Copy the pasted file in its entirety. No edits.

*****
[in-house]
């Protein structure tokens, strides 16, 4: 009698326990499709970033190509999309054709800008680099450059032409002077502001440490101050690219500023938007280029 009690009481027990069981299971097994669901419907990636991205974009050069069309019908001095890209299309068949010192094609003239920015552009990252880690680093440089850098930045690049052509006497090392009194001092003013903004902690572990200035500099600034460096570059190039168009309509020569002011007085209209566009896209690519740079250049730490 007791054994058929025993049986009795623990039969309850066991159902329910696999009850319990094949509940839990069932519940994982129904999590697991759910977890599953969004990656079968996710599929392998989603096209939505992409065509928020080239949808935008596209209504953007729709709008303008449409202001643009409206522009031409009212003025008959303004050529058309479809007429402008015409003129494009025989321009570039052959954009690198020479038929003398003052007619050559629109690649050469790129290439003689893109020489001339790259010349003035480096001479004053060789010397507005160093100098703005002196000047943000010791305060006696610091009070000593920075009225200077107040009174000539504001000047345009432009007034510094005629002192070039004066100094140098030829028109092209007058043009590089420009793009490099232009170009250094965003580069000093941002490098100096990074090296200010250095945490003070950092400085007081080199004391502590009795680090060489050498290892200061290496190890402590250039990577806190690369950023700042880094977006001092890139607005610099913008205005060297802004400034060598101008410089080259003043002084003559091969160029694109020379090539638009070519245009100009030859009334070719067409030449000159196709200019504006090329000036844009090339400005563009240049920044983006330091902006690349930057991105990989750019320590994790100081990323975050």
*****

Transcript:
[in-house]
């Protein structure tokens, strides 16, 4: 009698326990499709970033190509999309054709800008680099450059032409002077502001440490101050690219500023938007280029 009690009481027990069981299971097994669901419907990636991205974009050069069309019908001095890209299309068949010192094609003239920015552009990252880690680093440089850098930045690049052509006497090392009194001092003013903004902690572990200035500099600034460096570059190039168009309509020569002011007085209209566009896209690519740079250049730490 007791054994058929025993049986009795623990039969309850066991159902329910696999009850319990094949509940839990069932519940994982129904999590697991759910977890599953969004990656079968996710599929392998989603096209939505992409065509928020080239949808935008596209209504953007729709709008303008449409202001643009409206522009031409009212003025008959303004050529058309479809007429402008015409003129494009025989321009570039052959954009690198020479038929003398003052007619050559629109690649050469790129290439003689893109020489001339790259010349003035480096001479004053060789010397507005160093100098703005002196000047943000010791305060006696610091009070000593920075009225200077107040009174000539504001000047345009432009007034510094005629002192070039004066100094140098030829028109092209007058043009590089420009793009490099232009170009250094965003580069000093941002490098100096990074090296200010250095945490003070950092400085007081080199004391502590009795680090060489050498290892200061290496190890402590250039990577806190690369950023700042880094977006001092890139607005610099913008205005060297802004400034060598101008410089080259003043002084003559091969160029694109020379090539638009070519245009100009030859009334070719067409030449000159196709200019504006090329000036844009090339400005563009240049920044983006330091902006690349930057991105990989750019320590994790100081990323975050």